Djokovic and Nadal are aggressive baseliners who are also great on defense, and can turn that defense back into offense. They are not counterpunchers, and no Djokovic is not the defender in the majority of his matches. Counterpunchers don't hit 52 winners in a 3 set match on clay like Djokovic did in the RG final. A counterpuncher is a Hewitt or Chang, guys who use their opponent's pace against them but don't have a big weapon and have a hard time generating their own pace. When Djokovic is in the zone and in that aggressive mindset, he absolutely will stand close to the baseline and hit on the rise and did this a lot at his peak.
I said Djokovic is much more of a counterpuncher than Federer or Agassi. About the winners in the RG Final, I wonder how many of them were due to his serve. Someone even told me that Aces & Service winners are also counted in the Winners statistic, if that is true then I'd like to see Djokovic's winner statistic with those removed. But in the rallies what I saw is him being on the defensive more than Ruud was.
 

NoleFam

Bionic Poster
I said Djokovic is much more of a counterpuncher than Federer or Agassi. About the winners, I wonder how many of them were due to his serve. But in the rallies what I saw is him being on the defensive more than Ruud was.
Just because he's not on average as aggressive as Federer, or hit flat penetrating shots like Agassi the majority of the time does not make him a counterpuncher. 11 of them were on the serve and how exactly was he on the defensive more than Ruud when he beat him in winners 52 to 31, and forced 35 errors from Ruud when Ruud only forced 26 from him? Djokovic was the aggressor in that match and if you thought he was mostly defending, I have to question your knowledge about his game.
 

Silverbullet96

Hall of Fame
I feel like you said the same things as your previous comment even though I replied to those points already, so I'll just use quotes from my previous comment to reply again.

Just because he's not on average as aggressive as Federer, or hit flat penetrating shots like Agassi the majority of the time does not make him a counterpuncher.
My reply:
I said Djokovic is much more of a counterpuncher than Federer or Agassi.

how exactly was he on the defensive more than Ruud when he beat him in winners 52 to 31, and forced 35 errors from Ruud when Ruud only forced 26 from him?
My reply:
About the winners in the RG Final, I wonder how many of them were due to his serve. Someone even told me that Aces & Service winners are also counted in the Winners statistic, if that is true then I'd like to see Djokovic's winner statistic with those removed.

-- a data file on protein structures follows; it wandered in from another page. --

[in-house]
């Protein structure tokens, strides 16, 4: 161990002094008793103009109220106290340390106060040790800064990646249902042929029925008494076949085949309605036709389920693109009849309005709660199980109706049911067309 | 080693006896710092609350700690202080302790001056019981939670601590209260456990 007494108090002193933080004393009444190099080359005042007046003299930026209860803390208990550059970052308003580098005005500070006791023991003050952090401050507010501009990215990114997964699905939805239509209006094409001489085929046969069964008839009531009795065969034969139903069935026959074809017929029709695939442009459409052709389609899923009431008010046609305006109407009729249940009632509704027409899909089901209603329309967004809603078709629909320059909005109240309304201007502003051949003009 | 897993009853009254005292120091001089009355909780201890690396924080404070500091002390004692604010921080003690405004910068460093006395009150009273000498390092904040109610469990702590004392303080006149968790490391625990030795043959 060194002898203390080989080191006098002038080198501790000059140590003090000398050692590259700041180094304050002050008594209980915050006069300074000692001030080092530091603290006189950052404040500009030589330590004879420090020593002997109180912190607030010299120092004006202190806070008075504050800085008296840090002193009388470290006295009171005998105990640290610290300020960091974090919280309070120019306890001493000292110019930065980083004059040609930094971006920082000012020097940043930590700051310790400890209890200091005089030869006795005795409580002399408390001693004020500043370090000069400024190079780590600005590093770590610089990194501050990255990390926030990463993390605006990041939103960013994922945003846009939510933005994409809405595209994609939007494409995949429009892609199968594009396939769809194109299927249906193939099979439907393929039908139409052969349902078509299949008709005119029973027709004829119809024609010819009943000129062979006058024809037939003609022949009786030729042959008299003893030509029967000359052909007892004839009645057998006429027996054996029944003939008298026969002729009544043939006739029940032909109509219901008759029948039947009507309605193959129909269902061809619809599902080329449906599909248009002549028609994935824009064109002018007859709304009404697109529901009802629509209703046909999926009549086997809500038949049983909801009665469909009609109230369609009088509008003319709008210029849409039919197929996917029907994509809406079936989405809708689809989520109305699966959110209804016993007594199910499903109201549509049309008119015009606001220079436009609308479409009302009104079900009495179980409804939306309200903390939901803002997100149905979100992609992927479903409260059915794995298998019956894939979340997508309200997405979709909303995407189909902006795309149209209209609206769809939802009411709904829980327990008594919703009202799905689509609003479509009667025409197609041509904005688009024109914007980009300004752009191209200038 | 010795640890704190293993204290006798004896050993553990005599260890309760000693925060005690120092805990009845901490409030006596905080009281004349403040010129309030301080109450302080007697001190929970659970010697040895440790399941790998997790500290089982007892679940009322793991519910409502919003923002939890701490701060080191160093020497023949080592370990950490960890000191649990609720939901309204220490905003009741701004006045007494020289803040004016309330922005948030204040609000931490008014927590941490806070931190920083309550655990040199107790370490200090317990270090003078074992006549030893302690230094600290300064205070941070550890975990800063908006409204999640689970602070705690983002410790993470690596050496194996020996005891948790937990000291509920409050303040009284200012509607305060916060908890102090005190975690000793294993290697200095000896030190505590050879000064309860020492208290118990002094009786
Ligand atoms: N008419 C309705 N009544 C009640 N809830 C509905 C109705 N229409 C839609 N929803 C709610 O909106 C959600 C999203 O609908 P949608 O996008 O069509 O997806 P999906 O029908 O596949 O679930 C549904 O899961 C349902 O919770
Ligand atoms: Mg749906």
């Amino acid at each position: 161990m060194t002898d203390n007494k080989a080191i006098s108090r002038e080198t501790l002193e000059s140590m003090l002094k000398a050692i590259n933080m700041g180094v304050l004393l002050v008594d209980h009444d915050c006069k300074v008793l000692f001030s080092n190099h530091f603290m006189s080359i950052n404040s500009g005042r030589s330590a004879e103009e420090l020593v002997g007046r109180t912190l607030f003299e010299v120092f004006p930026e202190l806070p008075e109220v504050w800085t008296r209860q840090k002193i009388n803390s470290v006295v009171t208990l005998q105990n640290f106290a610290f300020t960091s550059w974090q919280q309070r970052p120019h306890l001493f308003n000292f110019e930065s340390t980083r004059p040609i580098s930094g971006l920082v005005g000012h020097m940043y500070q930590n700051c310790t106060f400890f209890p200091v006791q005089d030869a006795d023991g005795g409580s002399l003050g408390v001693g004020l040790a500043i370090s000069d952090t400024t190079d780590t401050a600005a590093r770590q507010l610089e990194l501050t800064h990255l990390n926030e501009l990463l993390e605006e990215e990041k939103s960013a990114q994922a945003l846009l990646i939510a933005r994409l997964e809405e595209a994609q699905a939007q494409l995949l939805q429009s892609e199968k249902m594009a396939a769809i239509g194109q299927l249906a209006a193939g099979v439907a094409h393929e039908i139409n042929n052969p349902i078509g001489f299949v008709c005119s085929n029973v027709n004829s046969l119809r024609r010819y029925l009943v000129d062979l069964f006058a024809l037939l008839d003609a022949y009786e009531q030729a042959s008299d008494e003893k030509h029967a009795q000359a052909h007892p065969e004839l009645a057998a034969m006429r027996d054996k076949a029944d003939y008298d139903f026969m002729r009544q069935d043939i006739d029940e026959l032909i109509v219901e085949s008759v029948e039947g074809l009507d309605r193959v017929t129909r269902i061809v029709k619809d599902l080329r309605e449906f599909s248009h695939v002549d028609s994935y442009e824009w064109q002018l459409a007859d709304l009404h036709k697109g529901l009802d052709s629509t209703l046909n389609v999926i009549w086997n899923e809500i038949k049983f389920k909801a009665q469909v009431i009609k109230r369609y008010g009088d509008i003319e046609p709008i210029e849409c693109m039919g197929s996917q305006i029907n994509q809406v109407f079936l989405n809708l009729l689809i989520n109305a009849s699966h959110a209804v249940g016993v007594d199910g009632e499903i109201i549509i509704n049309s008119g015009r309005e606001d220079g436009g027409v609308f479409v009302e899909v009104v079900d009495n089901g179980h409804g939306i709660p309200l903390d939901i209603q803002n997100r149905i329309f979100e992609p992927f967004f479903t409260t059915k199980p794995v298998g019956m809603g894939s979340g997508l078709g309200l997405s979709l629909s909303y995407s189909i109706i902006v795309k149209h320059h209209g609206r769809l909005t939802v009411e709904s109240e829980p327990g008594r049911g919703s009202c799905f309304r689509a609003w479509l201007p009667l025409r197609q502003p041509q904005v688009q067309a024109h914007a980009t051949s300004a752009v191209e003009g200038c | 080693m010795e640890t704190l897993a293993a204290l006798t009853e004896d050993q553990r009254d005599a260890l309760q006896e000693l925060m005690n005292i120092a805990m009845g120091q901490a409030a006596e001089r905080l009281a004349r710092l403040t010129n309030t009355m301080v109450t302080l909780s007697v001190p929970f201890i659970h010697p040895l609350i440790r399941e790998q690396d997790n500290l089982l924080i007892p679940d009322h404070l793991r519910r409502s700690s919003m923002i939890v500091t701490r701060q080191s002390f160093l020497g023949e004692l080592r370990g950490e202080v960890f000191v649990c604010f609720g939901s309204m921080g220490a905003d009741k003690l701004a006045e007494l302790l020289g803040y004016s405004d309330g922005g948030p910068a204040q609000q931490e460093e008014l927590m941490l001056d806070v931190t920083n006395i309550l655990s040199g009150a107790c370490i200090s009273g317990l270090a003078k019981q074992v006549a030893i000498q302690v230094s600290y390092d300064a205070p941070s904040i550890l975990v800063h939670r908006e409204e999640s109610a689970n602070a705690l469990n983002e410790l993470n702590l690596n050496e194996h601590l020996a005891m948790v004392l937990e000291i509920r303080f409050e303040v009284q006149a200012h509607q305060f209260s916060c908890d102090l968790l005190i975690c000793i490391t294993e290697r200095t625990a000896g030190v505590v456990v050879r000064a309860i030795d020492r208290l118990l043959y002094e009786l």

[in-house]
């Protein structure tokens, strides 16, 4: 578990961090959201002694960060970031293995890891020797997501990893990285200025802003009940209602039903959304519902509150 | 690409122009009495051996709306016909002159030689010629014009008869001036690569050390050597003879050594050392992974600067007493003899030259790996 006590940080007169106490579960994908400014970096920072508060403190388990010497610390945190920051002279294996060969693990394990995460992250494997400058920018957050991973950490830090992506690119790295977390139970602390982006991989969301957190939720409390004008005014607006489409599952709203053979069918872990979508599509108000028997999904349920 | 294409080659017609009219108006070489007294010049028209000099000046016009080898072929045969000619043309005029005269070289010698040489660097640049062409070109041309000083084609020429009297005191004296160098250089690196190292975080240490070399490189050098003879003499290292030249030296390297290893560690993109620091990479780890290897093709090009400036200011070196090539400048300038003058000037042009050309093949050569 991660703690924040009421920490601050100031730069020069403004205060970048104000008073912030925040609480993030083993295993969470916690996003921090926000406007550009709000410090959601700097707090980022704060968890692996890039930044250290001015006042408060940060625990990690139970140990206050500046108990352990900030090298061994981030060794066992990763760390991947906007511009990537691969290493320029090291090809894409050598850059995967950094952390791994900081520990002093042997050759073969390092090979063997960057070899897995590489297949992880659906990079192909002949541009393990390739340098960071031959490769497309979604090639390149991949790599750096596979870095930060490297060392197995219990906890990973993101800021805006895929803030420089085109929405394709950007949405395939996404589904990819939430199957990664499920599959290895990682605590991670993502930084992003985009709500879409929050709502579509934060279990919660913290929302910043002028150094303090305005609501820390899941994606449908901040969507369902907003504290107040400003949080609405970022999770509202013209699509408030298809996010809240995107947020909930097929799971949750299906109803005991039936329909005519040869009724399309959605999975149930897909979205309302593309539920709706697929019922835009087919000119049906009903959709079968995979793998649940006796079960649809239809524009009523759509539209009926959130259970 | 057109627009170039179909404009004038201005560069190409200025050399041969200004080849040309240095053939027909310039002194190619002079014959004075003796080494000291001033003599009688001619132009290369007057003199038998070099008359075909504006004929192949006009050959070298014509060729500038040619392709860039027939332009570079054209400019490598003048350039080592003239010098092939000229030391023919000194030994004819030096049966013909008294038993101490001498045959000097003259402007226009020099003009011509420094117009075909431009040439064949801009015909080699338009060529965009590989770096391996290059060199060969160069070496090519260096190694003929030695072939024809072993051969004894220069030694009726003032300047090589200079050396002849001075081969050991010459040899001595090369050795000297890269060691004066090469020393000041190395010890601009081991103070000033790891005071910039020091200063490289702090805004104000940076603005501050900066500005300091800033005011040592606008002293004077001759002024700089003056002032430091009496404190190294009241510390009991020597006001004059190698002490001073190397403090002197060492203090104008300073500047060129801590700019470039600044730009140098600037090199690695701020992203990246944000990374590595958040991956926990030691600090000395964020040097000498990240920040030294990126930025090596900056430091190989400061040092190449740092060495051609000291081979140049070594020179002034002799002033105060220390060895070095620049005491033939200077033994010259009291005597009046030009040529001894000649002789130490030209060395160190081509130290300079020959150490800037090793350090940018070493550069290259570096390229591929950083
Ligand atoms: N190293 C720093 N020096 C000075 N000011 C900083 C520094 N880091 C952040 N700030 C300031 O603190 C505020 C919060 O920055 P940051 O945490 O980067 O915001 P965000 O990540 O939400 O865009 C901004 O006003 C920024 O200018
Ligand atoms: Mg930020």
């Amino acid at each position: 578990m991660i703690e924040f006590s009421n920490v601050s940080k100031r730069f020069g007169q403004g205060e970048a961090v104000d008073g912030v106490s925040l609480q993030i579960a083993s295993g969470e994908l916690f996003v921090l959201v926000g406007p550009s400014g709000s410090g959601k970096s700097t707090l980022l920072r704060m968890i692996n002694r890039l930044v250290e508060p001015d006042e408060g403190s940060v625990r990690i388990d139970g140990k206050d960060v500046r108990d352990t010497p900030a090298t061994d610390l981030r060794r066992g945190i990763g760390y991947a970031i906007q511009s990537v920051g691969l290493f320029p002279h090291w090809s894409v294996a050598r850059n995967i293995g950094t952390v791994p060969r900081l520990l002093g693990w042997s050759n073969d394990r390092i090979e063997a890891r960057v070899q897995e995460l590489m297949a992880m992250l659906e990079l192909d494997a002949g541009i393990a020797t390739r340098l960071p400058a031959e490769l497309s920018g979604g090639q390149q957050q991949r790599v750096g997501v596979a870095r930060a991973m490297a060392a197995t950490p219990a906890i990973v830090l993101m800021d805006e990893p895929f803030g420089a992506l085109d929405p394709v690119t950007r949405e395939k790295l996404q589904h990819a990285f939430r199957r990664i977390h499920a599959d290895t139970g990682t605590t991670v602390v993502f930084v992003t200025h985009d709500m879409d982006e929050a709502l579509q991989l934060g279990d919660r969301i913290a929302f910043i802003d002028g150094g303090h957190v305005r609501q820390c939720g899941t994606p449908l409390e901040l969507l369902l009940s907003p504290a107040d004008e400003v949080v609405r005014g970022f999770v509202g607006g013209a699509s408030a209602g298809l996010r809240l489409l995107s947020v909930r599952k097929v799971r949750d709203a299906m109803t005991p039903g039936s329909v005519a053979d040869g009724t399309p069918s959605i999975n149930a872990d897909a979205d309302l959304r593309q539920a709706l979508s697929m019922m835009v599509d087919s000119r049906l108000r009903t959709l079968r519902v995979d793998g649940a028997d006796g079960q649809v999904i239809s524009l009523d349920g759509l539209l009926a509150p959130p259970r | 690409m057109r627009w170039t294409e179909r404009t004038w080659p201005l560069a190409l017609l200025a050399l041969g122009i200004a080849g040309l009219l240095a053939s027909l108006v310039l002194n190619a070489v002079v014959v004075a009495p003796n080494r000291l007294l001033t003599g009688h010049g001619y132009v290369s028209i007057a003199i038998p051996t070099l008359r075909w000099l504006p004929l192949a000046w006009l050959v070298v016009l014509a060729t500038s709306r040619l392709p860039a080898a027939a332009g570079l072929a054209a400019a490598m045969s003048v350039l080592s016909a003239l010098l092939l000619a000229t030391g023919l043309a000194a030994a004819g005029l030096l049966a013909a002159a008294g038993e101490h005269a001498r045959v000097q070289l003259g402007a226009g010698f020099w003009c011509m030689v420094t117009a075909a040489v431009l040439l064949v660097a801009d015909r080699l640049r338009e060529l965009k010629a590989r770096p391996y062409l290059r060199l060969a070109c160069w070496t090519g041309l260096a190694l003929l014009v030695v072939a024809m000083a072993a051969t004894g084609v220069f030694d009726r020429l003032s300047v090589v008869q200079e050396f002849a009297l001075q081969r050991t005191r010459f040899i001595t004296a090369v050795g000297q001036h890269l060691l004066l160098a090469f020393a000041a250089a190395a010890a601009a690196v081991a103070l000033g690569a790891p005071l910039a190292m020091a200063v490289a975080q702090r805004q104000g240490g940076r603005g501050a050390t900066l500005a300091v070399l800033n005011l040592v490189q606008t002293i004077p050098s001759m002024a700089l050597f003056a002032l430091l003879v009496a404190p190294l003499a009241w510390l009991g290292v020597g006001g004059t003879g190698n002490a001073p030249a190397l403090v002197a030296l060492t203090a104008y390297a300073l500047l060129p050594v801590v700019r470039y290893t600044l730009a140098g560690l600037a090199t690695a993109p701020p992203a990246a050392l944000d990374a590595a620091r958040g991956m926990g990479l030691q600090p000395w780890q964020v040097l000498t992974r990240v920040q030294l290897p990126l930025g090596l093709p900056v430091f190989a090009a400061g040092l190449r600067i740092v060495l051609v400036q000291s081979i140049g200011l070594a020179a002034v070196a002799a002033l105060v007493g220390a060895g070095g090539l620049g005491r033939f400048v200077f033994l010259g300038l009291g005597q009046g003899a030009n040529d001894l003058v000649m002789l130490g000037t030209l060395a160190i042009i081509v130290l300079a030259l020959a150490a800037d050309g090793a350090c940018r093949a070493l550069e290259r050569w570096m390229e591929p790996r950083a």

As for "forced" (or unforced for that matter) errors, I don't know how solid that stat is, since it's very subjective.
 

Apun94

Hall of Fame
You're just recency biased with all the surfaces converging to pretty much the same speed. It's all you've seen and you don't know any better, simple.
Lol. Youre telling me that ATG wouldnt adapt to different surfaces? Youre biased too because your mind cant imagine that Djokovic or Nadal can succeed on fast surfaces. Be creative. Imagine
 
I wouldn’t even say this is fast tbh, it’s just that Fed and Agassi (especially Andre) took the ball as early as anybody and played super aggressively. Hewitt was actually very critical of Rebound Ace for not being fast enough.

Back in the day, I think a lot of people thought that rebound ace was a fairly medium-paced surface, but that the rubber content in the court meant that it had a much higher bounce than most medium-paced surfaces would. (So, it would play in many respects like a medium-slow surface, except that compared to other medium-slow surfaces, the ball would come off the court a bit faster but would also bounce higher, thus meaning roughly as long between first and second bounce).

There were years when the AO definitely played a bit faster than that - most notably 2000 and to a lesser extent 2001 when paint jobs right before the tournament made it pretty fast. At the time, I think they even said that that was the point of the paint job, because Aussie players such as Rafter (and no doubt a young Hewitt, but not sure how much sway he had in late 1999) had complained that the court was getting too slow in the previous years.
 

abmk

Bionic Poster
Ya, that's silly if true. It shouldn't be that way, IMO. Especially aces since they're already mentioned separately.

not really. winner means you've got it past the other player (or very nearly so in case of service winner). so aces are winners.
 

Silverbullet96

Hall of Fame
not really. winner means you've got it past the other player (or very nearly so in case of service winner). so aces are winners.
Technically they are. But if they already have a column for Aces, then why include Aces in the Winners column ? Service winners have an even weaker argument for being included since it doesn't even follow the rule for a winner (the opponent's racket should not touch the ball).
 

abmk

Bionic Poster
Technically they are. But if they already have a column for Aces, then why include Aces in the Winners column ? Service winners have an even weaker argument for being included since it doesn't even follow the rule for a winner (the opponent's racket should not touch the ball).
To showcase a service aspect seperately. DFs are part of unforced errors and shown seperately as well.
 

Serve&Bash

Semi-Pro
Rebound ace wasn't particularly fast. I would say that there have been years on Plexicushion that were way faster than Rebound Ace ever was.


IMO what really changed was the USO. The courts got a lot slower over the years. I really noticed how much faster the USO was from the AO when I watched Federer vs Kiefer at the USO 2005 vs AO 2006 a few years back during the pandemic lockdown. In their match at the USO the first guy to flatten out the ball would win the point an overwhelming majority of the time and there were so many service winners and shanks especially from Federer who used to take really long swings back then. Then at the AO 2006 it was a completely different match. Early on it was competitive but once Federer got into the groove he butchered Kiefer with incredible tennis. Kiefer's hard flat shots were neutralized as Fed stated moving better and he just didn't have much else to offer after that as he lost the last two sets 6-0 6-2. Both were great matches IMO but I preferred when the USO was fast and the AO was slow. It was bizzare seeing Fed win the AO in 2018 and then lose to John Millman at the USO because he could not hit through him .